NEW YORK (NY)
August 30, 2018
By Edward Morrissey
In the 16 years since The Boston Globe conducted an award-winning investigation into child abuse in the local Catholic diocese, the church has found itself in a constant and recurring crisis over sexual abuse of children and seminarians. The crisis has stretched across three pontificates, numerous countries, and has involved an ever-expanding number of priests, bishops, and even cardinals. And it’s only getting worse.
Over the last two weeks, we have seen why. Three responses from the church’s leadership, in the U.S. and in the Vatican, paint the 2,000-year-old organization as still blind to its predicament — more caught up in politics than in resolution, and its ordained and laity more interested in fighting an ideological war than in demanding accountability at every level of the church.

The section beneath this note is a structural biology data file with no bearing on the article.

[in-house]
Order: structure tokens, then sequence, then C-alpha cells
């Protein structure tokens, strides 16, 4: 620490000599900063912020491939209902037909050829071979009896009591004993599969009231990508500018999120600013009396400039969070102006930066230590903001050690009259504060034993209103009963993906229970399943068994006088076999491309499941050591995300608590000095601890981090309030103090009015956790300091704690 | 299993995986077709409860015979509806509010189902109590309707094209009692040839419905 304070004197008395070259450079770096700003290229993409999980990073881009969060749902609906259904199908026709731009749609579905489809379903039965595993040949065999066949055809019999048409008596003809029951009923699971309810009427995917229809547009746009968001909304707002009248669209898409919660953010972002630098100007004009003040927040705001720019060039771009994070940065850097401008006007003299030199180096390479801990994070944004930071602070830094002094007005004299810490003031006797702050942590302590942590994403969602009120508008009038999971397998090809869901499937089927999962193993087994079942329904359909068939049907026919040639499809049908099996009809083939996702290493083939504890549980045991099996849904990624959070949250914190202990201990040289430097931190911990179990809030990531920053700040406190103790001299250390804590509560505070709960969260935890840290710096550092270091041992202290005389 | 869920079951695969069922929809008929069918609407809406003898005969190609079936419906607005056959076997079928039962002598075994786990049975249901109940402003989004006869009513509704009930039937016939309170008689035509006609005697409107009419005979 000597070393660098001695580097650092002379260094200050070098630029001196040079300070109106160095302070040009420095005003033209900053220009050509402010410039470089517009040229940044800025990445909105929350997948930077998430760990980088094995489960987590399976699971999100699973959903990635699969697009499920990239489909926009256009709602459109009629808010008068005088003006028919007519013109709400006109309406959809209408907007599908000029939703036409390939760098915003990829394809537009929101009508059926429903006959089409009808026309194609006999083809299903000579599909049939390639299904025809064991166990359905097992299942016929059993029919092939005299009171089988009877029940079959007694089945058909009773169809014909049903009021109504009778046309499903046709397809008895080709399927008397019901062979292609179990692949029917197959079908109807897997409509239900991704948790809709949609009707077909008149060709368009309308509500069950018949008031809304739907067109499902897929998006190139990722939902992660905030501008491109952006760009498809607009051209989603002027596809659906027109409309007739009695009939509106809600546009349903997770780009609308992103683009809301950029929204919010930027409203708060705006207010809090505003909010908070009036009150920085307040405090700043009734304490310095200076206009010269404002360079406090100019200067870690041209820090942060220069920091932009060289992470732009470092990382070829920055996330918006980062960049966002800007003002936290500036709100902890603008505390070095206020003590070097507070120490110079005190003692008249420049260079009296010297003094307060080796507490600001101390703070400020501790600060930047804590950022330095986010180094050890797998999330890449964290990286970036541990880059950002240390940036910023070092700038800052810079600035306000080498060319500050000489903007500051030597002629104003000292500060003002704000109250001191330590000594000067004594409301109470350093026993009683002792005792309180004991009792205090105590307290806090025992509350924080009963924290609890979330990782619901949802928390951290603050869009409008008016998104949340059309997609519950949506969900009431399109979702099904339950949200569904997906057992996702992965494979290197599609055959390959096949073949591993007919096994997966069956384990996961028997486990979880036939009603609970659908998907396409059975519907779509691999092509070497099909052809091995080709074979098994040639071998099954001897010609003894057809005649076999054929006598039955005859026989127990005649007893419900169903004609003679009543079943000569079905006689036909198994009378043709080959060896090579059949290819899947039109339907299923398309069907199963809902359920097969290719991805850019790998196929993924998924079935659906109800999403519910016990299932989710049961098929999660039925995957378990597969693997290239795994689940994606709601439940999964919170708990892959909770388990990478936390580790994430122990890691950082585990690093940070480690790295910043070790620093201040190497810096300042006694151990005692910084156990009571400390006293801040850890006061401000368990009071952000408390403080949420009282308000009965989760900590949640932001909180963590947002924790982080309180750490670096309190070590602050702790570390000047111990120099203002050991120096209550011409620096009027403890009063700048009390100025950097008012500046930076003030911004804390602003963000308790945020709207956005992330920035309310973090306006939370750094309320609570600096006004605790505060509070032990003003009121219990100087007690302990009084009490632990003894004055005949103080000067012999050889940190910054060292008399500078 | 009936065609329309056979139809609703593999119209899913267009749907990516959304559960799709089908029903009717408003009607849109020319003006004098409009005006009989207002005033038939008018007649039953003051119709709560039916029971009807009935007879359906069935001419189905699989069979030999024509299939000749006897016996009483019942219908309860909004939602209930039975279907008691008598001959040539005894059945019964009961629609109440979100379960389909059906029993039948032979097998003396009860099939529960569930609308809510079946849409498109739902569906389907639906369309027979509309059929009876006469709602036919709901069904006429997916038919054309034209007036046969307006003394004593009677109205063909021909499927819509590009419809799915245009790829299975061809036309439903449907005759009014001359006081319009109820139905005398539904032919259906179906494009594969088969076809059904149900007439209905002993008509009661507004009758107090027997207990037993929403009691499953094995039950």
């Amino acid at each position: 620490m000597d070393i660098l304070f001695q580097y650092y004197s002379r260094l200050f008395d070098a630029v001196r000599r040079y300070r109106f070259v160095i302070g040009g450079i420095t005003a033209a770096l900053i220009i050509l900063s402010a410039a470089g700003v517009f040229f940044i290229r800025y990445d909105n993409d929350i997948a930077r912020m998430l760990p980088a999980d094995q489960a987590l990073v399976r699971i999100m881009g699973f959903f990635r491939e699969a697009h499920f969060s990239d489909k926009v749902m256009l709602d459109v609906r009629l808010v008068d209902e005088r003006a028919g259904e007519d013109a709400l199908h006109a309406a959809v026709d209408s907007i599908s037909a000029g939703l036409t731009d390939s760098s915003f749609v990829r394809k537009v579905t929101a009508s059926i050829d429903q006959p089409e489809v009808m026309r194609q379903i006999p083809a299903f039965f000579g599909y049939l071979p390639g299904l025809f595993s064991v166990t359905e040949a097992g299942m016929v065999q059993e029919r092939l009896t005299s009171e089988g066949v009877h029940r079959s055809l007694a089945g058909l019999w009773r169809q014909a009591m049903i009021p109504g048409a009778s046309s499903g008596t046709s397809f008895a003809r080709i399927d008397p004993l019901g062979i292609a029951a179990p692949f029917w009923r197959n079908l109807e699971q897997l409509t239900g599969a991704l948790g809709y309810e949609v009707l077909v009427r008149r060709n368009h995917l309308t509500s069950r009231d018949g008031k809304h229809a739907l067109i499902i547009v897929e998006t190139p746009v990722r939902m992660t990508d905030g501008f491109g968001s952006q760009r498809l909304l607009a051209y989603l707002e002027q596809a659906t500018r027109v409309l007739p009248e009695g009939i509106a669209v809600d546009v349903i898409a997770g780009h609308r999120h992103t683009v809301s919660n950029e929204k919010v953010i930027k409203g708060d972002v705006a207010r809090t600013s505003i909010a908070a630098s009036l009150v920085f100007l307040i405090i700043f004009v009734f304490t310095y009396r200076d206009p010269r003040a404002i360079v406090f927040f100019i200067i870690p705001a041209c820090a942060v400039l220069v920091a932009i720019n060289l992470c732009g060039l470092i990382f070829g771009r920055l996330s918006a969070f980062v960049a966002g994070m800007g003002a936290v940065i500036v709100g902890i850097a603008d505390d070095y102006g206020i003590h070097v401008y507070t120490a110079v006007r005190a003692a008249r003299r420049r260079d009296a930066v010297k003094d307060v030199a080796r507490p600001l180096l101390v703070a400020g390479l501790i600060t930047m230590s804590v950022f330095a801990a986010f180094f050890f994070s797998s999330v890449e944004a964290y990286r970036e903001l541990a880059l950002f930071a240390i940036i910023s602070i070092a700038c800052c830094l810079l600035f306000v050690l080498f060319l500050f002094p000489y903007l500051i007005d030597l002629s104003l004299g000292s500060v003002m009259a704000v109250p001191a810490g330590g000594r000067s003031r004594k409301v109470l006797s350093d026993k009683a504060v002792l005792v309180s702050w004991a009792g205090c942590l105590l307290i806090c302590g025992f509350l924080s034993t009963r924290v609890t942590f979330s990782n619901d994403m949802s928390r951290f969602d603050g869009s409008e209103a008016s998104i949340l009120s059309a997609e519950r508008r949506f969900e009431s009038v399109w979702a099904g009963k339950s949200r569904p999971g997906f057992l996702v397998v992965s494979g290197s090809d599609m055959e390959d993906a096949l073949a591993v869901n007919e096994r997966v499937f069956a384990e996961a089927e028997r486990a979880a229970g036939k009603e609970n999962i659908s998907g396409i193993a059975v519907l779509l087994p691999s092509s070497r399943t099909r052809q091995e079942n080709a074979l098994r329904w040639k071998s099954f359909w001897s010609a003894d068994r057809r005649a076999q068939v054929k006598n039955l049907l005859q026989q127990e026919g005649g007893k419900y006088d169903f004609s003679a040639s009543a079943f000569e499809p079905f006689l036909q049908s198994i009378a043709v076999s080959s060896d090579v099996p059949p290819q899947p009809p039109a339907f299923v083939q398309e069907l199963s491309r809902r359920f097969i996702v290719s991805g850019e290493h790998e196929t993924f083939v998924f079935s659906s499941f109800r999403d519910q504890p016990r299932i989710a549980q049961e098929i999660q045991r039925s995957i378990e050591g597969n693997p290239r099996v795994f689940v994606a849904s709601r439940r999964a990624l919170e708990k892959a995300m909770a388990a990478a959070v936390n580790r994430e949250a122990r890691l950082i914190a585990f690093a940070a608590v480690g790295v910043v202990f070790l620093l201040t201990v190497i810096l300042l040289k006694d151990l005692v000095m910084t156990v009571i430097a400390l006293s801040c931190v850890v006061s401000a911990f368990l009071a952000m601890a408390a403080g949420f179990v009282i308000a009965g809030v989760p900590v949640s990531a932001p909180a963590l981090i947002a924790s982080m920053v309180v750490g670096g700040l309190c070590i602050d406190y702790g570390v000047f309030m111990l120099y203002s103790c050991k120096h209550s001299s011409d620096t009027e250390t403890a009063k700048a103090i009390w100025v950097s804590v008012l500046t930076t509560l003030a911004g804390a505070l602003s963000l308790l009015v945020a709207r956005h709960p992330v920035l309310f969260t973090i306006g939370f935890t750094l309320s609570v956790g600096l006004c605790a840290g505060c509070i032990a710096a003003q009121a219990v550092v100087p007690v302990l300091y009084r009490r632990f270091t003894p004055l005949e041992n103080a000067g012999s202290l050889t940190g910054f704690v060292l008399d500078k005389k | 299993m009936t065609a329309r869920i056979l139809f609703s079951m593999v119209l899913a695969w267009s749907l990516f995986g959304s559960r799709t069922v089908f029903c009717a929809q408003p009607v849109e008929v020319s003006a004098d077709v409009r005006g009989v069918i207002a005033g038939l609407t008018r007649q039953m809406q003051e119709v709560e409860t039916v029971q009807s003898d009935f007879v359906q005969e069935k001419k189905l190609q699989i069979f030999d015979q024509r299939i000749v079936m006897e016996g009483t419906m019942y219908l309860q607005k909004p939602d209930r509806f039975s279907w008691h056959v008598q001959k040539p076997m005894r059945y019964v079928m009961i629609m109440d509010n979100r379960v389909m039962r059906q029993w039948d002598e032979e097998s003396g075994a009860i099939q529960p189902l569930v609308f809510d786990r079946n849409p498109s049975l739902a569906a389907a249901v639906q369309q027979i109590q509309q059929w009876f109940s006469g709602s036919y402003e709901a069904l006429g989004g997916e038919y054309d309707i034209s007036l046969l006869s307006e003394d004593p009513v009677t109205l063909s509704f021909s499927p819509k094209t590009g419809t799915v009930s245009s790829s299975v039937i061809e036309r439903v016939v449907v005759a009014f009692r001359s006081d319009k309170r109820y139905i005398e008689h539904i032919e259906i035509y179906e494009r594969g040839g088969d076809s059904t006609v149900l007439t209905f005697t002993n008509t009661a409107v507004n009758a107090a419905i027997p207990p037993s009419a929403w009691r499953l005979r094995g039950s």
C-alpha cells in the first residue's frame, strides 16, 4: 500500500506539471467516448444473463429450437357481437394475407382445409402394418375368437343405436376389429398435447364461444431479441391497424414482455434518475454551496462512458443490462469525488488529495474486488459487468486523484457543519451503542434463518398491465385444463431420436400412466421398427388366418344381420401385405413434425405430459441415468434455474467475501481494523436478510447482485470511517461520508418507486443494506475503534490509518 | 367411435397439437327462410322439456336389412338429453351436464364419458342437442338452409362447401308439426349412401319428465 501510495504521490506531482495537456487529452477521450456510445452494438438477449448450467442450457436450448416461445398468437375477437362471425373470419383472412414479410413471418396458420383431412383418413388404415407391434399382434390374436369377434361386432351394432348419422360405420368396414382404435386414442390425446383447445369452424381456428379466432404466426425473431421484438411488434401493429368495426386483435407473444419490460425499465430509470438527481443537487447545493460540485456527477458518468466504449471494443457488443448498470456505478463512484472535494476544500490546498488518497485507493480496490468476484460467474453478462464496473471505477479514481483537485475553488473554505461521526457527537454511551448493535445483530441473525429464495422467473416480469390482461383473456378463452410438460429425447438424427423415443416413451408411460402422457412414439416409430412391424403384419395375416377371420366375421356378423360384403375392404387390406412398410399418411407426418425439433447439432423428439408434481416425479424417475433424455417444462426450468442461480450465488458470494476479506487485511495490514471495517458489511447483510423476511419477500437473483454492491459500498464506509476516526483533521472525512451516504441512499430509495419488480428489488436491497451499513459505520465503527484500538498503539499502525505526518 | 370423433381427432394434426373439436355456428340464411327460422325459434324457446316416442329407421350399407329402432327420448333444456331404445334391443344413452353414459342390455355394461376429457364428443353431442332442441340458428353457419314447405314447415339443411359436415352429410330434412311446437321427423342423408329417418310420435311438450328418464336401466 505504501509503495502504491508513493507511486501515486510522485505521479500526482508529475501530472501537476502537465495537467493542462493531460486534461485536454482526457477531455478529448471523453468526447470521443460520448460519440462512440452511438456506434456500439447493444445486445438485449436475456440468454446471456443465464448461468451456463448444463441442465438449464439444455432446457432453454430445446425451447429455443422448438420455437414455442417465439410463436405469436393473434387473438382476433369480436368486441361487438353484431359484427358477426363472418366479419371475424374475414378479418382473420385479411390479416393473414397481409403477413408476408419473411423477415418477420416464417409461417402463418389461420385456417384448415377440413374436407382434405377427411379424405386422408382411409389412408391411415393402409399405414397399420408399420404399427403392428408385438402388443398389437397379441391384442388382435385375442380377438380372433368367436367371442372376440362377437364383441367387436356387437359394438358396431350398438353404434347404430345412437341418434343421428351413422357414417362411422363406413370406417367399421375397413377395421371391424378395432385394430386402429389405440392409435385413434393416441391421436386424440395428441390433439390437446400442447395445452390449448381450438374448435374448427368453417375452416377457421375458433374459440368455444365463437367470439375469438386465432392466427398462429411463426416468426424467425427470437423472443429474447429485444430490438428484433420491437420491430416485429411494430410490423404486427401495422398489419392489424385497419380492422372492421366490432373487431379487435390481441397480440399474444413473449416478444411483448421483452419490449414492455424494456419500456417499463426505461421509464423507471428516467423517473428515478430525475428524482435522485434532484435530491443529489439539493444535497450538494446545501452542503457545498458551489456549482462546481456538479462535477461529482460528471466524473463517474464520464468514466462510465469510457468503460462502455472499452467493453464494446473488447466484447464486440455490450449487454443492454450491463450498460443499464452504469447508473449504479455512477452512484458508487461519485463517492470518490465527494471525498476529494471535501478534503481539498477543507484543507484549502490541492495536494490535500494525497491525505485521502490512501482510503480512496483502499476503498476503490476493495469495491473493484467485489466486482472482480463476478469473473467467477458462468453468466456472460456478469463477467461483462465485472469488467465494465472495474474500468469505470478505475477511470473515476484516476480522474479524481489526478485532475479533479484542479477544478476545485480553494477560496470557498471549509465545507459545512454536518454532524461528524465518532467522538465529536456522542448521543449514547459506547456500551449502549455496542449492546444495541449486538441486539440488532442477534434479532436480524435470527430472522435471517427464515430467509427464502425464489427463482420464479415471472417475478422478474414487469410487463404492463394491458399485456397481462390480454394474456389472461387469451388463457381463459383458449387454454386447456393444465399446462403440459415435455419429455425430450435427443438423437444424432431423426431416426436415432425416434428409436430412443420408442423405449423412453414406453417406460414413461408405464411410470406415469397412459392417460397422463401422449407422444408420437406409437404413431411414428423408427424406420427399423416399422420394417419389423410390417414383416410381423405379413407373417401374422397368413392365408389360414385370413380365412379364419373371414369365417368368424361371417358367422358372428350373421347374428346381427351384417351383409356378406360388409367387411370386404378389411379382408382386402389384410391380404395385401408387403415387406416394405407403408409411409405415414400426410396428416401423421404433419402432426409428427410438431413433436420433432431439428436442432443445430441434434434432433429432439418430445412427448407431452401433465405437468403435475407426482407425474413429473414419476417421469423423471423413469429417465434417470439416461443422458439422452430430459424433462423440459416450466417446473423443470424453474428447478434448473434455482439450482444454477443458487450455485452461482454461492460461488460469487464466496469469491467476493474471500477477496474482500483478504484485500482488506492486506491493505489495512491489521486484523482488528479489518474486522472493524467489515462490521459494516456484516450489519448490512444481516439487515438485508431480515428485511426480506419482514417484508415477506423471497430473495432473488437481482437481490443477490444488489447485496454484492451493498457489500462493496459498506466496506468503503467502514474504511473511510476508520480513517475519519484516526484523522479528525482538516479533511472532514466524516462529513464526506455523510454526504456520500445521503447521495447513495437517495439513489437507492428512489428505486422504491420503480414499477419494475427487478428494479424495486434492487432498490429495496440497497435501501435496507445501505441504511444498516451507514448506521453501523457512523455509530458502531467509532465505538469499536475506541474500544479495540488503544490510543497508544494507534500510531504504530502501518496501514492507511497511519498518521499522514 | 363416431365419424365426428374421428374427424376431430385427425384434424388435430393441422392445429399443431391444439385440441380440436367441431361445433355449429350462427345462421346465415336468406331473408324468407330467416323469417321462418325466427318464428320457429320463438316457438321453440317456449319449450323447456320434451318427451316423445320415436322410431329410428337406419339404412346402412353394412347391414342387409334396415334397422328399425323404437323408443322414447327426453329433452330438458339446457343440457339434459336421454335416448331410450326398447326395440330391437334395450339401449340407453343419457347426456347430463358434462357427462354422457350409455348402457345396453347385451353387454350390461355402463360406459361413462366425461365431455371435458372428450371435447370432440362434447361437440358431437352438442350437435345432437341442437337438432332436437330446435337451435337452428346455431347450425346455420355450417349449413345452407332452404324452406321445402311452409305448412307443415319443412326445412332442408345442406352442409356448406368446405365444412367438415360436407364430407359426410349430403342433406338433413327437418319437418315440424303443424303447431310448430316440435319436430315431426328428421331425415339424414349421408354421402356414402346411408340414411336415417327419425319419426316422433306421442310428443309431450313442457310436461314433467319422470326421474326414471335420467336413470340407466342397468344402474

The latest episode of this crisis started with a grand jury report in Pennsylvania that identified hundreds of alleged abusers within the Catholic Church, and the failings of leadership to put an end to it. The report itself is damning but complex, with outright villains and others who failed to confront evil forcefully enough. Cardinal Donald Wuerl came under particular criticism for failing to act, a charge that Wuerl decided to rebut at his current assignment in the archdiocese of Washington — by publishing a website called “The Wuerl Record.” The website extolled Wuerl’s efforts to curtail child abuse while serving as the bishop in Pittsburgh and his “work as a longtime advocate and voice on this issue.”
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